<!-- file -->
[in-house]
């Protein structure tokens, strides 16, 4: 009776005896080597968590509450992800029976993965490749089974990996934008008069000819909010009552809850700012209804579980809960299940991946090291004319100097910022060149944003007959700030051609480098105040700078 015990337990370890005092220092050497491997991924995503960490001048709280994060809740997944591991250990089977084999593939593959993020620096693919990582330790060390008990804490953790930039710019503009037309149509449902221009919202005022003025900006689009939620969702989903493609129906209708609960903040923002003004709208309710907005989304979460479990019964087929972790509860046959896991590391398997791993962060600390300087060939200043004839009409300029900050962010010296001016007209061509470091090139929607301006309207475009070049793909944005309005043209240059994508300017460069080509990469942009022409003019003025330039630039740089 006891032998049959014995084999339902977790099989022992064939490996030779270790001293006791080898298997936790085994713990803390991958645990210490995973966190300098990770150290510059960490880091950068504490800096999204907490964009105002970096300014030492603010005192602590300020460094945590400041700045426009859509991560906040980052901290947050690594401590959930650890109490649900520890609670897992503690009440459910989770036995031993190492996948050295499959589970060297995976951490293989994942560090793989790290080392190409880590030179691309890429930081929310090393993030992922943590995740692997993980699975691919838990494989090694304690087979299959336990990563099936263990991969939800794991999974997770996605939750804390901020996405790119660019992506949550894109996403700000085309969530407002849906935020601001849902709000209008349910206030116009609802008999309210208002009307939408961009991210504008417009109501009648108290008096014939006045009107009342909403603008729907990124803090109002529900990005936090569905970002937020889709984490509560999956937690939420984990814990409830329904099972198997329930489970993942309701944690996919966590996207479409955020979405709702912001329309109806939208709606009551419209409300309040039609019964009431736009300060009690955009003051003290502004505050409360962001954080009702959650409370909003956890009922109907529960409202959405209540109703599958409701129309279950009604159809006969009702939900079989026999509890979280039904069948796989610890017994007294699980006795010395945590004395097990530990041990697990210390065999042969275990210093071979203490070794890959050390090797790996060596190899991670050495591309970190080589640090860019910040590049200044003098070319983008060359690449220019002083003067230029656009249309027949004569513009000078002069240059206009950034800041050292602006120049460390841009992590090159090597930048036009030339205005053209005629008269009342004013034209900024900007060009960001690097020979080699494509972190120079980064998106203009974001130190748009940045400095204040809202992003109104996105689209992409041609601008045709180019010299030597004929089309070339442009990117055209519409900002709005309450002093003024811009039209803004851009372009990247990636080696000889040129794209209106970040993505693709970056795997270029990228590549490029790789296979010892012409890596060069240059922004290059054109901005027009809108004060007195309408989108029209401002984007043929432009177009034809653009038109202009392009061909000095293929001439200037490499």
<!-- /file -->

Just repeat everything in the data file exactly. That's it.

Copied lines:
[in-house]
């Protein structure tokens, strides 16, 4: 009776005896080597968590509450992800029976993965490749089974990996934008008069000819909010009552809850700012209804579980809960299940991946090291004319100097910022060149944003007959700030051609480098105040700078 015990337990370890005092220092050497491997991924995503960490001048709280994060809740997944591991250990089977084999593939593959993020620096693919990582330790060390008990804490953790930039710019503009037309149509449902221009919202005022003025900006689009939620969702989903493609129906209708609960903040923002003004709208309710907005989304979460479990019964087929972790509860046959896991590391398997791993962060600390300087060939200043004839009409300029900050962010010296001016007209061509470091090139929607301006309207475009070049793909944005309005043209240059994508300017460069080509990469942009022409003019003025330039630039740089 006891032998049959014995084999339902977790099989022992064939490996030779270790001293006791080898298997936790085994713990803390991958645990210490995973966190300098990770150290510059960490880091950068504490800096999204907490964009105002970096300014030492603010005192602590300020460094945590400041700045426009859509991560906040980052901290947050690594401590959930650890109490649900520890609670897992503690009440459910989770036995031993190492996948050295499959589970060297995976951490293989994942560090793989790290080392190409880590030179691309890429930081929310090393993030992922943590995740692997993980699975691919838990494989090694304690087979299959336990990563099936263990991969939800794991999974997770996605939750804390901020996405790119660019992506949550894109996403700000085309969530407002849906935020601001849902709000209008349910206030116009609802008999309210208002009307939408961009991210504008417009109501009648108290008096014939006045009107009342909403603008729907990124803090109002529900990005936090569905970002937020889709984490509560999956937690939420984990814990409830329904099972198997329930489970993942309701944690996919966590996207479409955020979405709702912001329309109806939208709606009551419209409300309040039609019964009431736009300060009690955009003051003290502004505050409360962001954080009702959650409370909003956890009922109907529960409202959405209540109703599958409701129309279950009604159809006969009702939900079989026999509890979280039904069948796989610890017994007294699980006795010395945590004395097990530990041990697990210390065999042969275990210093071979203490070794890959050390090797790996060596190899991670050495591309970190080589640090860019910040590049200044003098070319983008060359690449220019002083003067230029656009249309027949004569513009000078002069240059206009950034800041050292602006120049460390841009992590090159090597930048036009030339205005053209005629008269009342004013034209900024900007060009960001690097020979080699494509972190120079980064998106203009974001130190748009940045400095204040809202992003109104996105689209992409041609601008045709180019010299030597004929089309070339442009990117055209519409900002709005309450002093003024811009039209803004851009372009990247990636080696000889040129794209209106970040993505693709970056795997270029990228590549490029790789296979010892012409890596060069240059922004290059054109901005027009809108004060007195309408989108029209401002984007043929432009177009034809653009038109202009392009061909000095293929001439200037490499």